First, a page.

The DUNU DN2000J is a pair of earphones with great resolution and good soundstage for an in-ear. However, after comparing its sound signature to my calibrated desktop 2.1 system and HiFiMan HE400i, I’ve noticed a prominent harshness or sibilance in the treble. So I set out to not only locate the treble peak but also to develop a very accurate EQ setting to “neutralize” the earphones.
My equalization target is the average of 47 subjects’ head-related transfer functions, a study done by Dorte Hammershøi and Henrik Møller. This is the most accurate target response according to Rin Choi’s blog.
Note: because Hammershøi and Møller’s graph doesn’t cover below 100Hz and over 16KHz, I improvised the upper treble by following the direction the graph was going before it cut off. For the bass, I used a 5dB sub-100Hz boost as expressed by Dr. Sean E. Olive’s research (more on its application on InnerFidelity). It’s to make up for the missing “subwoofer in the room vibrating your body” effect. I found it to sound quite right compared to my flat-calibrated 2.1 speakers, especially outdoors.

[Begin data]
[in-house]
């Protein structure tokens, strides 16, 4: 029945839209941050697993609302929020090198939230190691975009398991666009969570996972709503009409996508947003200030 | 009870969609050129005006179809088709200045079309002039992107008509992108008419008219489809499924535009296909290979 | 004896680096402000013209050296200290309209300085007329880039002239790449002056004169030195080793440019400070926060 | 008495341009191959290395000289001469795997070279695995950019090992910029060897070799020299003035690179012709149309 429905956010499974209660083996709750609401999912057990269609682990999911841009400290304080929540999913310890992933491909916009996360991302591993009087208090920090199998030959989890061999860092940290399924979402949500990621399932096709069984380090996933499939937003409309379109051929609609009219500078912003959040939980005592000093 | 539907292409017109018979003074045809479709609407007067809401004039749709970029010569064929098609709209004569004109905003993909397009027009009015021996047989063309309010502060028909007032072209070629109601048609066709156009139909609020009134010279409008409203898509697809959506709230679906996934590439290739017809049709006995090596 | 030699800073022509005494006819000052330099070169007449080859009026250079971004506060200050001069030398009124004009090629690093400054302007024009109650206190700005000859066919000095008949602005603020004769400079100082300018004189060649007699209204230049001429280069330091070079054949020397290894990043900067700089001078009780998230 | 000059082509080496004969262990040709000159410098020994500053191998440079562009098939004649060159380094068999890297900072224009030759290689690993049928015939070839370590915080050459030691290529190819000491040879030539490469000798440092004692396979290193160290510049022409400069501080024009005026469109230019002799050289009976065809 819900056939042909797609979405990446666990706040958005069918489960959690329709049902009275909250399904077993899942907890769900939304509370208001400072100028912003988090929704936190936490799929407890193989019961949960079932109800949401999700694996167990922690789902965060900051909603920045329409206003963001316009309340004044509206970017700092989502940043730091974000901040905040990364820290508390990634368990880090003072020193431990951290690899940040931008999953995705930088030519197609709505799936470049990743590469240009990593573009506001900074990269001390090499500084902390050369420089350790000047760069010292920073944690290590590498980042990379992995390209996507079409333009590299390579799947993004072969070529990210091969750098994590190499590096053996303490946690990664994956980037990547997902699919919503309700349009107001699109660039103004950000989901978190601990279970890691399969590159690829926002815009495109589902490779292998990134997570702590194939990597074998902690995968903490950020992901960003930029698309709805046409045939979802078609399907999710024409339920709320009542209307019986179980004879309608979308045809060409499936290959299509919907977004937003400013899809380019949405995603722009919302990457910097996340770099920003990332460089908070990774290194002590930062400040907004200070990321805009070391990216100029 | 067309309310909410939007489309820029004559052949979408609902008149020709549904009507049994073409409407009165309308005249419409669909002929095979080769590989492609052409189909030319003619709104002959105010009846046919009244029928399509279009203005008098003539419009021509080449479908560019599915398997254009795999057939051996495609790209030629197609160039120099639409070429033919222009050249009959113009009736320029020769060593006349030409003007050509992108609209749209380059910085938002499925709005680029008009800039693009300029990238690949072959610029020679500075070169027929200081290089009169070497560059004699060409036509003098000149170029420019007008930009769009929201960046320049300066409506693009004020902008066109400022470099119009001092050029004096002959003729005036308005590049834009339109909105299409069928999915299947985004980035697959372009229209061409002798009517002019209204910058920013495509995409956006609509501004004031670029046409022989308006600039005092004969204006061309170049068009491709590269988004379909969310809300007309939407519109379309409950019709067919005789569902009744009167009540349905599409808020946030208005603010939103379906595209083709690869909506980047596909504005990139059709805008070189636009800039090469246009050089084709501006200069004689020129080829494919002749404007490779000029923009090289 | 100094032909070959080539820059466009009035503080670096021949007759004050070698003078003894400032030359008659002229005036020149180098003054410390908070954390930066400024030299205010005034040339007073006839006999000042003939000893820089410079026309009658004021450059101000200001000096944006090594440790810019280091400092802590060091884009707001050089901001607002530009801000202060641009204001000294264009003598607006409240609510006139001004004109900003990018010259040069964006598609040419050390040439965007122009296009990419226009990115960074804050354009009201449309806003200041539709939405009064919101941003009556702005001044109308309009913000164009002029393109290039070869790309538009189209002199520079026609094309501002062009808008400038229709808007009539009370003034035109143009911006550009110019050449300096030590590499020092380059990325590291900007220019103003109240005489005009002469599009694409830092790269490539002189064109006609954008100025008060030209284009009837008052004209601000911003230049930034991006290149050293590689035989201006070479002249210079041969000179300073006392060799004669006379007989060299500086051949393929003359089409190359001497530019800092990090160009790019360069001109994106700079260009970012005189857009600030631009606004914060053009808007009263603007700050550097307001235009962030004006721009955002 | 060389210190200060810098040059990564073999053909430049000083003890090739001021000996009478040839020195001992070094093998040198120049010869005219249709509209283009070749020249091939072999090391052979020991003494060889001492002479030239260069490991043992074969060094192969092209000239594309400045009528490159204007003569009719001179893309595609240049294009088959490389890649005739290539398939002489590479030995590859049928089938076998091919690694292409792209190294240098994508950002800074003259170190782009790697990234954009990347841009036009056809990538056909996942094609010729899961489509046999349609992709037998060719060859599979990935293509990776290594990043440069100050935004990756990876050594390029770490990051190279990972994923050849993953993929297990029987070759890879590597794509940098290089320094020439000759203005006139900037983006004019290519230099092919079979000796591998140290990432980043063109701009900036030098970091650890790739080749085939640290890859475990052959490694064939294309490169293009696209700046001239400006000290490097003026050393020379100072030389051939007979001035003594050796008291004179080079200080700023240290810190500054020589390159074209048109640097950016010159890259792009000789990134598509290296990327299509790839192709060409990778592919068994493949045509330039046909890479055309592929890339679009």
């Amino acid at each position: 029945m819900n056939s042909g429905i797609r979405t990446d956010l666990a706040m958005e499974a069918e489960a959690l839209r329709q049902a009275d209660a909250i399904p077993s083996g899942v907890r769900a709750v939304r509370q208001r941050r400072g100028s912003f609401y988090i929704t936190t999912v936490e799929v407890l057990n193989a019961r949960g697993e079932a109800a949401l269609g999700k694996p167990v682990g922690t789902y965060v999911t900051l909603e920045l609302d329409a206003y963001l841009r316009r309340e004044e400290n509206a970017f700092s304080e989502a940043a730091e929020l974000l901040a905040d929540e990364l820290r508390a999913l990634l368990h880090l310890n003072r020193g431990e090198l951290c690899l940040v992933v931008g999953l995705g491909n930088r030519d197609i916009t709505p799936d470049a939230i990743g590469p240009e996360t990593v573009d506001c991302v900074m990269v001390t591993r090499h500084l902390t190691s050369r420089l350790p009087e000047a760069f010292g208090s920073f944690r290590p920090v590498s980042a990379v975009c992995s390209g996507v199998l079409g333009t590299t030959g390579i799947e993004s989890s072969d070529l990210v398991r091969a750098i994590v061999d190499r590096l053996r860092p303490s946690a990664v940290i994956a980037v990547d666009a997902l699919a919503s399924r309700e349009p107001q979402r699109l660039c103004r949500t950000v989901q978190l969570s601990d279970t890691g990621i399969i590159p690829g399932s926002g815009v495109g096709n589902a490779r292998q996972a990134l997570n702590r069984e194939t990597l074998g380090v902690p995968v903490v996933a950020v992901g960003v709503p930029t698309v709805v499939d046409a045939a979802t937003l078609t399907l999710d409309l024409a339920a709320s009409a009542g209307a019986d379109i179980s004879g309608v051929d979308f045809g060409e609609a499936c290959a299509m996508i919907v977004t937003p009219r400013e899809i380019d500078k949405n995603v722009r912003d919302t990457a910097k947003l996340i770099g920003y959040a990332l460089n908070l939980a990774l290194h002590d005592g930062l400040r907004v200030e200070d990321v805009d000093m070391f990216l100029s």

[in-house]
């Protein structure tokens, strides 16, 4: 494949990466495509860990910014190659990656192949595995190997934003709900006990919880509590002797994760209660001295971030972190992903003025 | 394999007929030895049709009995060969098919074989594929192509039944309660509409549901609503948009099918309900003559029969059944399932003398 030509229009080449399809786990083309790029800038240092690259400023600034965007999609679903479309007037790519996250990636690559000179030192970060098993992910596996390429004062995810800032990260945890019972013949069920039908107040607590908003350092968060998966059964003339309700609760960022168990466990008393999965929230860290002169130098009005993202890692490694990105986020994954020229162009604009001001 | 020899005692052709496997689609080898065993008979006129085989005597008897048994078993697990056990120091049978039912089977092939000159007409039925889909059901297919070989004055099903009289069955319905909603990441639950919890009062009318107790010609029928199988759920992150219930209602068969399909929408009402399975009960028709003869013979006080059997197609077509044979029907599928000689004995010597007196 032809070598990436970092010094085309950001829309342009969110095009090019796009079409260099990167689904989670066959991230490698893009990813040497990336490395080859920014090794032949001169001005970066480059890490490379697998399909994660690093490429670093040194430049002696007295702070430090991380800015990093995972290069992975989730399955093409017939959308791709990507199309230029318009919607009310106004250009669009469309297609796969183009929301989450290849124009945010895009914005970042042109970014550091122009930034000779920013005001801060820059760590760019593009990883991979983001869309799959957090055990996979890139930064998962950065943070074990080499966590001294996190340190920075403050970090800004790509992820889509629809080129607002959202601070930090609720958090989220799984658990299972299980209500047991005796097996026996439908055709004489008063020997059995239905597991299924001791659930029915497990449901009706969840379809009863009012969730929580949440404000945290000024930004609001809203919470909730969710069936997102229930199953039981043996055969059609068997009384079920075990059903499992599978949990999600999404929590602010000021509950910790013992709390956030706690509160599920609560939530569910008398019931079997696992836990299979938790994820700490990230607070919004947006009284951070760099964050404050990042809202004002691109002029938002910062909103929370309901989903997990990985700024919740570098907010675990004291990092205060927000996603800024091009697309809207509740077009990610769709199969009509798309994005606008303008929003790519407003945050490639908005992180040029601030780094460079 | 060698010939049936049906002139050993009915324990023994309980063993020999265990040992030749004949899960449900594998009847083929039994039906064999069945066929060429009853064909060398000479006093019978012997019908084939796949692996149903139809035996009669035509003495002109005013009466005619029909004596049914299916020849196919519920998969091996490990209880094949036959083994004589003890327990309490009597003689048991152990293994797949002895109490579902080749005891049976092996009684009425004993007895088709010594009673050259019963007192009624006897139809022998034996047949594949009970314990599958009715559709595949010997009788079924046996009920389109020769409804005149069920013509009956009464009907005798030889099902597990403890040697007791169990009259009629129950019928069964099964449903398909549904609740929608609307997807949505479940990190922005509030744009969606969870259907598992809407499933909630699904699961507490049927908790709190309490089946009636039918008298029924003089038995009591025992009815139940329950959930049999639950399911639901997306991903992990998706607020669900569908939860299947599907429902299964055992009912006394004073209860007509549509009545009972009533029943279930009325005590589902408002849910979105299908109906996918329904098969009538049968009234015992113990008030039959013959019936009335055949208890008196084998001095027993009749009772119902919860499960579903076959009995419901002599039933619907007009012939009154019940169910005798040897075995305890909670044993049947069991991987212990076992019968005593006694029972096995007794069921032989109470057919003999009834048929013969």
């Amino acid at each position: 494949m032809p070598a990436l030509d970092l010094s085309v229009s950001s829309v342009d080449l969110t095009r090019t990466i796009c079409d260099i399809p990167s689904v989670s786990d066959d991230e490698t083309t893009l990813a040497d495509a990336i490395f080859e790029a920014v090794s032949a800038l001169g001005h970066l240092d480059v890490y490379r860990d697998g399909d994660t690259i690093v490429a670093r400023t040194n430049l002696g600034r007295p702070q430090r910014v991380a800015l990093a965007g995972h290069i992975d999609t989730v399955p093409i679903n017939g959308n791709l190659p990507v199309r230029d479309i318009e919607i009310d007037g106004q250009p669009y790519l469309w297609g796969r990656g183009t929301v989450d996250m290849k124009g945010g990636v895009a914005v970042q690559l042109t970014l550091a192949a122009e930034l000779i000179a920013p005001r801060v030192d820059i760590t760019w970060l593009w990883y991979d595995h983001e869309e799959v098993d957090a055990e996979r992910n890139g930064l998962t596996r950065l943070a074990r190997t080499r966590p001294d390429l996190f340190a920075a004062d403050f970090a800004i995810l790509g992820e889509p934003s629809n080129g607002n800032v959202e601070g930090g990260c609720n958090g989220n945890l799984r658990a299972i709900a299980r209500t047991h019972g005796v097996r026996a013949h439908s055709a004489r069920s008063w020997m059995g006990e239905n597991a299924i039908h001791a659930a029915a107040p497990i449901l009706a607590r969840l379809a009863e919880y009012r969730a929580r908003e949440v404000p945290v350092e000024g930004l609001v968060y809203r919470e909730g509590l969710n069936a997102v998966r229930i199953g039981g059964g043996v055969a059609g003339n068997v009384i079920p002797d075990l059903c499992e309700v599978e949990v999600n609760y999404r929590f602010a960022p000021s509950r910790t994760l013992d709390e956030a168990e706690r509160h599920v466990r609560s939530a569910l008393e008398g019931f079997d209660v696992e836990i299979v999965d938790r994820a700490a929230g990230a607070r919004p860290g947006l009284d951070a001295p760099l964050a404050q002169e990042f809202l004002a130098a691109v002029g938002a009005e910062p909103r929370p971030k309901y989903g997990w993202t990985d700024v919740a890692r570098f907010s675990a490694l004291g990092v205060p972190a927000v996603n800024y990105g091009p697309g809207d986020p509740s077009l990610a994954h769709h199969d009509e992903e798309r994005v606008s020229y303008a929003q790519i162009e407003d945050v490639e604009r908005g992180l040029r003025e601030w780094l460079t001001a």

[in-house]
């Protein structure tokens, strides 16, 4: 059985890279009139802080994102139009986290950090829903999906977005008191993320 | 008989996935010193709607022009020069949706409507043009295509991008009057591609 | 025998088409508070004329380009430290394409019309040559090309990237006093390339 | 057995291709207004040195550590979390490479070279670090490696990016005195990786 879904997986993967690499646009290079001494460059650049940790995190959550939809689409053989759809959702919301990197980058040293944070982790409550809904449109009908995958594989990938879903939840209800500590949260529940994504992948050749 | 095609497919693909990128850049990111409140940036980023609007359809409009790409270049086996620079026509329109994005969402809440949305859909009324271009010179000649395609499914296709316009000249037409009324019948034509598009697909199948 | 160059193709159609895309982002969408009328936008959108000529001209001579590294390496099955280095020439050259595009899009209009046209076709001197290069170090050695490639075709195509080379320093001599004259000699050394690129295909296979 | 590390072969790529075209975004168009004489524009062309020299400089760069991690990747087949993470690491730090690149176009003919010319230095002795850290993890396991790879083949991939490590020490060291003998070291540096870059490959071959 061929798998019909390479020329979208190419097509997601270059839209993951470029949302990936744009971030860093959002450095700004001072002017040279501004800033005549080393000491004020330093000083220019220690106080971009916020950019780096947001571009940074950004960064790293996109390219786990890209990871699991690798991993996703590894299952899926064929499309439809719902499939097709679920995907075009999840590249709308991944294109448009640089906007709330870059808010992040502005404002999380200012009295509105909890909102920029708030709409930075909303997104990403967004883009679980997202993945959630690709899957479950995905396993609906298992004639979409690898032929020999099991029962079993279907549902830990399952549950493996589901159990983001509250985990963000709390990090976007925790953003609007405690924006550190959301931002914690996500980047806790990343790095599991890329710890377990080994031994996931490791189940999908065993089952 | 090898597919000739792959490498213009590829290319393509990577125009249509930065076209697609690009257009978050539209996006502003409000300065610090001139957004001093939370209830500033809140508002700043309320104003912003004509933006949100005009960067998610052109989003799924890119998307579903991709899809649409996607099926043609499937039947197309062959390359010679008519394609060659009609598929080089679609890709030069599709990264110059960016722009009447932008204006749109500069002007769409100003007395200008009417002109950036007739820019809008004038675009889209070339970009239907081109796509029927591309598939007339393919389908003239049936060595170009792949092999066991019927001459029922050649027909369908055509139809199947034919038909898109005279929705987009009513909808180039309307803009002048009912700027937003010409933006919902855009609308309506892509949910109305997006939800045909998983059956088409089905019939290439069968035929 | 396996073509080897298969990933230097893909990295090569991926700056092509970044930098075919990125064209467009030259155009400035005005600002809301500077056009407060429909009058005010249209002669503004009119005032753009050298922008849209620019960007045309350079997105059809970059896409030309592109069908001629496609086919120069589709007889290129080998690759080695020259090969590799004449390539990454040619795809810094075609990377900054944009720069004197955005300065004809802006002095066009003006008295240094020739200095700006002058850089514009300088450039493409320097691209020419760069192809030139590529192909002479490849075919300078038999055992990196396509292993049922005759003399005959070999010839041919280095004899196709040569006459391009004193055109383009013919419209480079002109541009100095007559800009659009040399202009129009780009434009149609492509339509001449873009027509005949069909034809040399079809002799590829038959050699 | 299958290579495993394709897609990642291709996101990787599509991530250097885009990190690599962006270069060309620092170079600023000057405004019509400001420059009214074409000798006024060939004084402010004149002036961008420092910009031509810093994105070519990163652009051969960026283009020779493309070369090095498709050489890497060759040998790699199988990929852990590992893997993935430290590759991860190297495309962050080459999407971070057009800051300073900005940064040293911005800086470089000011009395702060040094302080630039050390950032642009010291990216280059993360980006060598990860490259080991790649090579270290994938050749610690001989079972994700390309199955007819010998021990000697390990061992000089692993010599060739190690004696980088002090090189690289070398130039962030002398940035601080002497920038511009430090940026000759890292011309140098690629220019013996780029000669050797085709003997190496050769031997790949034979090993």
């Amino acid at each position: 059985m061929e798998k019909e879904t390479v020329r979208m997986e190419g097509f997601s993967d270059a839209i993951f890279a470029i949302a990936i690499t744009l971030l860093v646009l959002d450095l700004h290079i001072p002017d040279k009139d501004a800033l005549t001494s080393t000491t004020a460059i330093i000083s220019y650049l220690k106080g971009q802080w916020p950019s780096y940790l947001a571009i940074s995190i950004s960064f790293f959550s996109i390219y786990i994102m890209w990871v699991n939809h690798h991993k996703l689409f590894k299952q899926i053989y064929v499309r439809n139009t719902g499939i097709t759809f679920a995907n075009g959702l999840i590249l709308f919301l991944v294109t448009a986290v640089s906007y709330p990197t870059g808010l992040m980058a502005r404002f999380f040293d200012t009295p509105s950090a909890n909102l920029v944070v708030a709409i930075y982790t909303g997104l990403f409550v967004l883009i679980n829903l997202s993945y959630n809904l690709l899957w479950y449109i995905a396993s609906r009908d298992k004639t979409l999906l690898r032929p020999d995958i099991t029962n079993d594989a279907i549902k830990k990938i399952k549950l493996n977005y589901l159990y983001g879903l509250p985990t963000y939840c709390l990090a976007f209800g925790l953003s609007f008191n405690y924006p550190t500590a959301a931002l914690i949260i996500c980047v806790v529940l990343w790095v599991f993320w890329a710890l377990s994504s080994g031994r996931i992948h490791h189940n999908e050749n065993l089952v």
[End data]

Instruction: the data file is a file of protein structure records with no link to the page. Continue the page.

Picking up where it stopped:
- Equalizer APO config file (a graphic equalizer with variable custom bands).
- EQ convolver file (for Foobar’s Convolver plug-in and other impulse response convolvers).
- VDC file for Viper4Android‘s DDC feature (which is practically a parametric equalizer).
Click here to download them all plus the Excel spreadsheet.
As you can see, my method of derive an equalizer setting is not eyeballing at frequency response graphs nor using “audiophile hearing” which I don’t have. I am using the calculation method because I don’t have a dummy head nor equipment to measure the DN2000J’s frequency response in my own ears. Basically what I did was model points at different frequency intervals on both DN2000J and target frequency response and calculate their difference to get the EQ values. I don’t know about you but it sounds really damn flat to me. Try my EQ setting and let me know how it sounds!